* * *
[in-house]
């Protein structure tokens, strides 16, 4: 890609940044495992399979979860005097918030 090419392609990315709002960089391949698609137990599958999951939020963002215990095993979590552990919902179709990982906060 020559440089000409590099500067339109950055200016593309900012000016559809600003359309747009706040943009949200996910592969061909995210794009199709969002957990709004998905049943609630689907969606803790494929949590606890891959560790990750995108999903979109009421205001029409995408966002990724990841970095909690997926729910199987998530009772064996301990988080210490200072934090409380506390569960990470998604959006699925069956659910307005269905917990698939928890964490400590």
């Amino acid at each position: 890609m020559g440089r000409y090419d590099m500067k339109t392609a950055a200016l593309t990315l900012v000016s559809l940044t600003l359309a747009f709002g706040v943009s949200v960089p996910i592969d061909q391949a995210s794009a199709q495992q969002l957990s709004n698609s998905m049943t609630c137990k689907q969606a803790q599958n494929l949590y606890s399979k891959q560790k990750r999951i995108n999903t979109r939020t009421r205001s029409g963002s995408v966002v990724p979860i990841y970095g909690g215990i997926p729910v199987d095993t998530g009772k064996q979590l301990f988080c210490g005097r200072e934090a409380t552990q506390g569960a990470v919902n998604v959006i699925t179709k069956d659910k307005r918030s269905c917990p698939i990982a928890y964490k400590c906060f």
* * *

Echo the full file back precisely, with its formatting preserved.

[in-house]
């Protein structure tokens, strides 16, 4: 890609940044495992399979979860005097918030 090419392609990315709002960089391949698609137990599958999951939020963002215990095993979590552990919902179709990982906060 020559440089000409590099500067339109950055200016593309900012000016559809600003359309747009706040943009949200996910592969061909995210794009199709969002957990709004998905049943609630689907969606803790494929949590606890891959560790990750995108999903979109009421205001029409995408966002990724990841970095909690997926729910199987998530009772064996301990988080210490200072934090409380506390569960990470998604959006699925069956659910307005269905917990698939928890964490400590």
């Amino acid at each position: 890609m020559g440089r000409y090419d590099m500067k339109t392609a950055a200016l593309t990315l900012v000016s559809l940044t600003l359309a747009f709002g706040v943009s949200v960089p996910i592969d061909q391949a995210s794009a199709q495992q969002l957990s709004n698609s998905m049943t609630c137990k689907q969606a803790q599958n494929l949590y606890s399979k891959q560790k990750r999951i995108n999903t979109r939020t009421r205001s029409g963002s995408v966002v990724p979860i990841y970095g909690g215990i997926p729910v199987d095993t998530g009772k064996q979590l301990f988080c210490g005097r200072e934090a409380t552990q506390g569960a990470v919902n998604v959006i699925t179709k069956d659910k307005r918030s269905c917990p698939i990982a928890y964490k400590c906060f």